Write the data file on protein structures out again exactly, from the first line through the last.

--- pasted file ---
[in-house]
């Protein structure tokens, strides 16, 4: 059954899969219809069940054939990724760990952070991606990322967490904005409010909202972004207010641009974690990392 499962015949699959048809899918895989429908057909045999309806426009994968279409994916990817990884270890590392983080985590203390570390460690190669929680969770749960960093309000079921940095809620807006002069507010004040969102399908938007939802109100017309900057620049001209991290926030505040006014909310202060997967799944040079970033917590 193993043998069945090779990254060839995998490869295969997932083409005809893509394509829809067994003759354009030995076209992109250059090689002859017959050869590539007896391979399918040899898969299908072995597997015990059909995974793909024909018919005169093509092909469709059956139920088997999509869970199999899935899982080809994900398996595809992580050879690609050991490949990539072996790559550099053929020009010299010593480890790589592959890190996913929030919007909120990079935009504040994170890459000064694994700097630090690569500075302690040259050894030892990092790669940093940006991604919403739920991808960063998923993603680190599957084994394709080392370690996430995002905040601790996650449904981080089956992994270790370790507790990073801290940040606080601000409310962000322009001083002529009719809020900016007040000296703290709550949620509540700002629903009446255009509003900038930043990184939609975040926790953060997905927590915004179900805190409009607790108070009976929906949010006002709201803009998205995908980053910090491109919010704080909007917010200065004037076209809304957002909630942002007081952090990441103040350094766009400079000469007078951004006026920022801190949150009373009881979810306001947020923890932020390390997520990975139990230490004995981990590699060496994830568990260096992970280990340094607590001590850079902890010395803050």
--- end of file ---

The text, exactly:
[in-house]
């Protein structure tokens, strides 16, 4: 059954899969219809069940054939990724760990952070991606990322967490904005409010909202972004207010641009974690990392 499962015949699959048809899918895989429908057909045999309806426009994968279409994916990817990884270890590392983080985590203390570390460690190669929680969770749960960093309000079921940095809620807006002069507010004040969102399908938007939802109100017309900057620049001209991290926030505040006014909310202060997967799944040079970033917590 193993043998069945090779990254060839995998490869295969997932083409005809893509394509829809067994003759354009030995076209992109250059090689002859017959050869590539007896391979399918040899898969299908072995597997015990059909995974793909024909018919005169093509092909469709059956139920088997999509869970199999899935899982080809994900398996595809992580050879690609050991490949990539072996790559550099053929020009010299010593480890790589592959890190996913929030919007909120990079935009504040994170890459000064694994700097630090690569500075302690040259050894030892990092790669940093940006991604919403739920991808960063998923993603680190599957084994394709080392370690996430995002905040601790996650449904981080089956992994270790370790507790990073801290940040606080601000409310962000322009001083002529009719809020900016007040000296703290709550949620509540700002629903009446255009509003900038930043990184939609975040926790953060997905927590915004179900805190409009607790108070009976929906949010006002709201803009998205995908980053910090491109919010704080909007917010200065004037076209809304957002909630942002007081952090990441103040350094766009400079000469007078951004006026920022801190949150009373009881979810306001947020923890932020390390997520990975139990230490004995981990590699060496994830568990260096992970280990340094607590001590850079902890010395803050």